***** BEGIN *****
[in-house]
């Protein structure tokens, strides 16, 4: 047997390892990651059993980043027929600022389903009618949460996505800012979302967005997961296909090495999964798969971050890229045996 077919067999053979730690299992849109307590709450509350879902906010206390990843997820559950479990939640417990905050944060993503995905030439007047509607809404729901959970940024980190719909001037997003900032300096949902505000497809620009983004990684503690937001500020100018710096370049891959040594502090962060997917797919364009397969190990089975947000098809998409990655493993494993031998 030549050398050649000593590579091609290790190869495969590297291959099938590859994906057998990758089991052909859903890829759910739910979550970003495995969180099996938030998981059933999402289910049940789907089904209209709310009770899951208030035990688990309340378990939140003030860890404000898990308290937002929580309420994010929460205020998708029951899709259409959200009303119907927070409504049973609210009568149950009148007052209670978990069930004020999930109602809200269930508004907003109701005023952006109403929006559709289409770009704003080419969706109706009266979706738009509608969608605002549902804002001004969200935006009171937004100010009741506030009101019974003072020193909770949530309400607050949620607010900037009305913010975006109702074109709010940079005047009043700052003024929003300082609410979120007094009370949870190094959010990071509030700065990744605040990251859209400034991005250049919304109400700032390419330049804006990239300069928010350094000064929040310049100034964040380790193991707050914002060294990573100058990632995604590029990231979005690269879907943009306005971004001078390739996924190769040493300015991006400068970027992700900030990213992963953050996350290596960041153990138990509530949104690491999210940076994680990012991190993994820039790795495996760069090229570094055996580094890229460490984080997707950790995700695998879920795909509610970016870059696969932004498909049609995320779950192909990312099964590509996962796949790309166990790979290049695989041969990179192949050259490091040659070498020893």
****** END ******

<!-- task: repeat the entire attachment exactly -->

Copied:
[in-house]
């Protein structure tokens, strides 16, 4: 047997390892990651059993980043027929600022389903009618949460996505800012979302967005997961296909090495999964798969971050890229045996 077919067999053979730690299992849109307590709450509350879902906010206390990843997820559950479990939640417990905050944060993503995905030439007047509607809404729901959970940024980190719909001037997003900032300096949902505000497809620009983004990684503690937001500020100018710096370049891959040594502090962060997917797919364009397969190990089975947000098809998409990655493993494993031998 030549050398050649000593590579091609290790190869495969590297291959099938590859994906057998990758089991052909859903890829759910739910979550970003495995969180099996938030998981059933999402289910049940789907089904209209709310009770899951208030035990688990309340378990939140003030860890404000898990308290937002929580309420994010929460205020998708029951899709259409959200009303119907927070409504049973609210009568149950009148007052209670978990069930004020999930109602809200269930508004907003109701005023952006109403929006559709289409770009704003080419969706109706009266979706738009509608969608605002549902804002001004969200935006009171937004100010009741506030009101019974003072020193909770949530309400607050949620607010900037009305913010975006109702074109709010940079005047009043700052003024929003300082609410979120007094009370949870190094959010990071509030700065990744605040990251859209400034991005250049919304109400700032390419330049804006990239300069928010350094000064929040310049100034964040380790193991707050914002060294990573100058990632995604590029990231979005690269879907943009306005971004001078390739996924190769040493300015991006400068970027992700900030990213992963953050996350290596960041153990138990509530949104690491999210940076994680990012991190993994820039790795495996760069090229570094055996580094890229460490984080997707950790995700695998879920795909509610970016870059696969932004498909049609995320779950192909990312099964590509996962796949790309166990790979290049695989041969990179192949050259490091040659070498020893």